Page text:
2018 Power Broker

At Large

Top Negotiator

Bruce Droz, CPCU, ARM
Senior Vice President
Alliant, Fresno, Calif.

Ruiz Foods saw collateral obligations under its workers’ comp coverage continue to climb and its out-of-pocket costs increase to unsustainable levels.

“Bruce Droz and his team worked to decrease the amount that carriers required us to maintain in standby letters of credit by more than $1 million,” said Bill Wheeler, corporate controller.

“Bruce also helped save us money in fees” for the LOCs, “and increased our credit line capacity. He also had his firm do some earthquake modeling for us to determine what the risks were in our particular geographic area to help us make informed and appropriate coverage decisions.”

“This year Bruce was suspicious that our umbrella carrier might reduce coverage or even bail, so ahead of time he recruited another carrier and gave them a tour of our facilities,” said Bob Brown, president and CEO, CALAMCO.

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“When our carrier did reduce coverage, we switched carriers, and since we were prepared, there was no lapse in coverage.”

“Our company has a high experience modification rate which would normally result in extremely high premiums” for workers’ comp, said the CFO of a company that grows figs. “Since our company has an improved safety program and reduced recent claims, Bruce was able to secure coverage at significantly reduced rates — saving us thousands of dollars.”

The International Expert

David Fraser
Senior Vice President
Aon, New York

A U.S. private equity client, through the European Fund, purchased the European businesses of a large office supplies company. David Fraser engaged M&A colleagues to assist him in identifying any insurance liabilities and negotiating wording in the purchase agreement to ensure they were addressed.

Fraser created a standalone insurance budget, which proved challenging; the seller did not collect local claims details. Data collection, therefore, had to be done in each country in local languages and then converted back into English for the creation of master policies.

He secured warranties insurance coverage — another challenging task, as the U.S. client bought a European business with a Dutch purchase and sale agreement.

After the deal closed, Fraser implemented a multi-million-dollar insurance program with minimal data available on standalone basis, utilizing full global leverage of private equity relationships at each of the key insurance carriers to obtain support on the challenging multifaceted risks.

He also created a new trade credit platform with new insurers, critical for the office supply company to continue to receive products from vendors.

“David Fraser is spectacular,” said Curt Deane, real estate professional, Starrett City Associates.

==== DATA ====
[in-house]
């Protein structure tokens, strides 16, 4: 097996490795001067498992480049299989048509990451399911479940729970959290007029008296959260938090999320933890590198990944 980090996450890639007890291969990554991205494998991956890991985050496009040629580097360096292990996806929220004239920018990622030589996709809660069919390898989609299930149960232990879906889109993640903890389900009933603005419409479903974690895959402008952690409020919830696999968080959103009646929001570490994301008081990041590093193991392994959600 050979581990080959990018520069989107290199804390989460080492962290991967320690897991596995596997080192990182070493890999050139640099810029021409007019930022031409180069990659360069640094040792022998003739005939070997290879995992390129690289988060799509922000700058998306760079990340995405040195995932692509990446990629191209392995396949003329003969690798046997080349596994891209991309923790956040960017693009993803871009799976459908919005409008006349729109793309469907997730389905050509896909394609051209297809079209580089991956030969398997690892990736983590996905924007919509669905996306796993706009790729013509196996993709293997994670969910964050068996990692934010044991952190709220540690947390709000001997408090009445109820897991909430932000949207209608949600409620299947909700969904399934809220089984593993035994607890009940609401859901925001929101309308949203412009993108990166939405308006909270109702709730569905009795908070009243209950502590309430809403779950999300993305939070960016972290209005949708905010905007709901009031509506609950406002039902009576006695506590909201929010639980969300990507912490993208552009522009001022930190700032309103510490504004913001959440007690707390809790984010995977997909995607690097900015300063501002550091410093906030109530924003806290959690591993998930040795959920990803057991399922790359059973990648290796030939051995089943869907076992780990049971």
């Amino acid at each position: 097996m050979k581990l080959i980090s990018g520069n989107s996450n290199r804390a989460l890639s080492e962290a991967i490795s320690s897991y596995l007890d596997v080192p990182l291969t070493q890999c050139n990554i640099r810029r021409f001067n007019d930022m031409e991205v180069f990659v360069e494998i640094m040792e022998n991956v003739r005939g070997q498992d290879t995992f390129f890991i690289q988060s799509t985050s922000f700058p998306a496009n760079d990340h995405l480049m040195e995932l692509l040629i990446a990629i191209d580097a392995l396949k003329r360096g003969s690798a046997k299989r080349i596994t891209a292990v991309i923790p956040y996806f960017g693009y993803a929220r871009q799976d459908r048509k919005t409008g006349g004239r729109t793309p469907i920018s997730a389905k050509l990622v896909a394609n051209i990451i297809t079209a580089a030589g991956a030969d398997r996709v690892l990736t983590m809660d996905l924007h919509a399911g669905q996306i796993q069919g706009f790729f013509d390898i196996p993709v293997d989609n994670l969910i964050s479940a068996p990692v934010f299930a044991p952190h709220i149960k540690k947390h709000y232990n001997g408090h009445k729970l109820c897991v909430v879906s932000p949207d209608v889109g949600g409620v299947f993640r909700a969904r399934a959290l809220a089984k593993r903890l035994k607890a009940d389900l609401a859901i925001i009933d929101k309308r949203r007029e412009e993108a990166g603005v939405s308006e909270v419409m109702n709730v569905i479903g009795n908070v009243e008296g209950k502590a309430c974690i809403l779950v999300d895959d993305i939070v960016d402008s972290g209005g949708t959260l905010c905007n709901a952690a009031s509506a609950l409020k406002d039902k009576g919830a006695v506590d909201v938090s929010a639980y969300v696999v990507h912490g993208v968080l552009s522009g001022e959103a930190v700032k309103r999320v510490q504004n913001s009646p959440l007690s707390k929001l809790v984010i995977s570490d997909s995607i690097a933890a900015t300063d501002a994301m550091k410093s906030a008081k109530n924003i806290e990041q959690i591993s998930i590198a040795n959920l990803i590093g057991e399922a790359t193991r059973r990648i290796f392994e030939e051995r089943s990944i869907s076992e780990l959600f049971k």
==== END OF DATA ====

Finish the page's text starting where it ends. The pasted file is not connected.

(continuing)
“He’s immensely responsive and for us, that’s very important because we have a lot of obligations in the area of workers’ compensation.”

Emphasizing Cyber Security

Shannon Groeber
Senior Vice President
JLT Specialty USA, Philadelphia

LabCorp benefited from Shannon Groeber’s holistic risk-based approach to cyber threats.

Prior to her involvement, LabCorp was advised that only a fraction of the overall cyber market would have interest in insuring its risk and only in a way that centered around market appetite — not LabCorp’s actual exposure.

Groeber unified various internal stakeholders to leverage meaningful underwriting information to attract quotes that increased available capacity by a factor of 10.

Then she provided LabCorp with tangible and forward-looking data to allow it to make an informed decision on the most efficient structure that matched its goals and priorities.

“We moved our cyber coverage this year to JLT and a big part of that reason is because of Shannon,” said Christina Reisinger, vice president, risk management.

“She was able to get coverage in many more markets than our previous broker.”

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“Shannon Groeber has done a fantastic job for us,” said Steven Levine, director of risk management, Red Robin Gourmet Burgers and Brews. “She’s always responsive, has strong industry contacts and is an expert in cyber.”

“Shannon has been able to negotiate well for the insured and brings forth a very successful marketing effort during renewals,” said the director of treasury operations and risk management for a portfolio of media and digital businesses. “She continues to impress us with her ability to work under tight deadlines on complex renewals.”

Staying on Top of International Markets

Michael Lombardi, ARM, AINS
Senior Vice President
Lockton, New York

Michael Lombardi created a centralized global program and responsive M&A platform for multiple, roll-in acquisitions over a three-year period for a large manufacturer. It achieved synergies exceeding $2.5 million, resulting in a material reduction in the client’s total cost of risk.

The International Practice leader also developed a global compliance matrix with an exposure-based approach to local policies.

The matrix outlined key decision criteria in issuing local policies, which improves compliance for multinational clients, especially those that have globalized management liability programs.